Reading through the Bible together

Friday, March 6, 2015

Go to previous reading  Romans 8  Go to next reading

The Bible

Bible Blog

This chapter is the climax chapter to Paul’s explanation of the gospel, and it is one of the great chapters in all of Scripture. In the very first verse, he summarizes all that he has said in the first seven chapters by stating: “There is therefore now no condemnation (but there is justification) to them which are in Christ Jesus, who walk not after the flesh, but after the Spirit.” To be free of condemnation means that we are in Christ Jesus and that we do not walk after the flesh, but we walk after the leading of the Holy Spirit. Christ has made us free from sin and death.

Paul reminds us that our flesh is weak.  However, Christ came in the likeness of sinful flesh and condemned the power of sin, so “that the righteousness of the law might be fulfilled in us who walk not after the things of this world, flesh but after the things of the Spirit” (vs. 3,4). This is righteousness by faith. The carnal mind is against God and this leads to death.  Remember that Paul said in Romans 7:14 that “I am carnal, sold under sin.”  However, to be spiritually minded “is life and peace.” Those who are justified by faith have peace with God (vs.5-8).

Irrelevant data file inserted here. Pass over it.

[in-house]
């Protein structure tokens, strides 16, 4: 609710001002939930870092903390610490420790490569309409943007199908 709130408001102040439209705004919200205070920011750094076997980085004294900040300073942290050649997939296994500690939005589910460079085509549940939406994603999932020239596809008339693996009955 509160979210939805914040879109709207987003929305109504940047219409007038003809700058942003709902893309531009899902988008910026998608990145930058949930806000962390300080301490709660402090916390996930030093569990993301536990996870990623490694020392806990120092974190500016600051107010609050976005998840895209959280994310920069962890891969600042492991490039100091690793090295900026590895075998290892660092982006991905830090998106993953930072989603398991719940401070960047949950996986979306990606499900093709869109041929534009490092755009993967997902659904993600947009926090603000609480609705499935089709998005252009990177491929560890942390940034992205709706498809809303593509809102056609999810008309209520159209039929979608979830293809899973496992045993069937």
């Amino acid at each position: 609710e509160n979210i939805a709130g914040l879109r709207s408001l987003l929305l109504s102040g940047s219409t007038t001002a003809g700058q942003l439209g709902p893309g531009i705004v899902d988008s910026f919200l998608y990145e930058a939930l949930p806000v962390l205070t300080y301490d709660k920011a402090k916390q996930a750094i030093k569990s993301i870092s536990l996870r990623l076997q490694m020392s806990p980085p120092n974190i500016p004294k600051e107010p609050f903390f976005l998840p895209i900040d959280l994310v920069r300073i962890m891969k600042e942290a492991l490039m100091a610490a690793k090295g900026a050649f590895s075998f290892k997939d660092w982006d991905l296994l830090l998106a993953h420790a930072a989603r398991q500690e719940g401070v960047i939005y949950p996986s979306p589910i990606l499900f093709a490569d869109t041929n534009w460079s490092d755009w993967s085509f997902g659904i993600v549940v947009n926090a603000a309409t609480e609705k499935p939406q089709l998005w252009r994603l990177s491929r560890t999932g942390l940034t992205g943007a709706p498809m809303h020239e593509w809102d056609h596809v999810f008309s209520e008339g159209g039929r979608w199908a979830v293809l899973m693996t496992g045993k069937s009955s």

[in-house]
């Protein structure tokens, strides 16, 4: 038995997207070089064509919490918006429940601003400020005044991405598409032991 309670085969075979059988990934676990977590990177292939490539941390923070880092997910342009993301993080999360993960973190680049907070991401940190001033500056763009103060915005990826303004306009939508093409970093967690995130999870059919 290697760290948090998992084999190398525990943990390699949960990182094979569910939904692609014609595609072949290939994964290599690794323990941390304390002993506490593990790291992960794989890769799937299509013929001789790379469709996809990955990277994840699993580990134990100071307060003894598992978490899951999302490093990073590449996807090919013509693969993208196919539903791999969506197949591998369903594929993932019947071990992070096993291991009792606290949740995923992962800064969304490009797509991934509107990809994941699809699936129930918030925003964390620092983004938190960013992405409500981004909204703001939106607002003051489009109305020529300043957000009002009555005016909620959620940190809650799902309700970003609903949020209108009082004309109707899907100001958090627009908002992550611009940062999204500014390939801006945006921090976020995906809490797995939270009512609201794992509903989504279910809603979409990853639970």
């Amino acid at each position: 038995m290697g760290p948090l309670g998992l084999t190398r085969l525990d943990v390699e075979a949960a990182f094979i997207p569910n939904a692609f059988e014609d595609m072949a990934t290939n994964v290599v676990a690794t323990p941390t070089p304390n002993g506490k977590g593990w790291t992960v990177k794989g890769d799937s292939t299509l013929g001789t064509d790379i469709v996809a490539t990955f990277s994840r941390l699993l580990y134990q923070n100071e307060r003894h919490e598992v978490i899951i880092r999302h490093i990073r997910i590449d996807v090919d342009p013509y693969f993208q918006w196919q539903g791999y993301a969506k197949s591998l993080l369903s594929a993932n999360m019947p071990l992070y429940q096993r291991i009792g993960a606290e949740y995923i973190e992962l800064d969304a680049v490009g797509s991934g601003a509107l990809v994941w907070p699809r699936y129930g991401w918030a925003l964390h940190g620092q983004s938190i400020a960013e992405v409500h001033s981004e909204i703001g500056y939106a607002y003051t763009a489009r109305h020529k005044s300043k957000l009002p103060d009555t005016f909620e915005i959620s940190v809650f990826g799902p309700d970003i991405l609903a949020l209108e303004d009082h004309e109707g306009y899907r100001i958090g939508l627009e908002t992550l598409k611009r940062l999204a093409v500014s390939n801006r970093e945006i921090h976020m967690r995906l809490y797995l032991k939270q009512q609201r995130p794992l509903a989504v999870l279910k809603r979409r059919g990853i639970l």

Next, Paul demonstrates that spiritual life is possible when the Spirit of God dwells in us which allows Christ to live in us. When Christ lives in us, the old man of sin dies, and we are spiritually resurrected to live a new life (vs. 9-13).  But if we continue living according to the flesh, we will die, as it said in Romans 7.  But we have the beautiful promise that when we live a Spirit-filled life, we become the children of God. We can speak to God as our Father.  Not only that, but just as Jesus is God’s Son, we having become God’s children, are joint heirs with Christ!  What an amazing gift that God has given to us. The entire creation is waiting for the manifestation of the children of God, who are joint heirs with Christ (vs. 14-19).

There are the two beautiful promises that the Spirit makes our prayers acceptable to God and that God works all things together for good to them that love Him (vs. 20-30).  As Paul completes this chapter clarifying the gospel, what is his conclusion?  It is God’s love that justifies, and that no matter what tribulations we may face or what persecutions may come to us, as long as we have God’s justifying grace in our lives, we also have the promise that nothing can separate us from God (vs. 31-39).  We will live with Him throughout the ceaseless ages of eternity!

Norman McNulty, M.D.
Neurologist, Lawrenceburg, TN, USA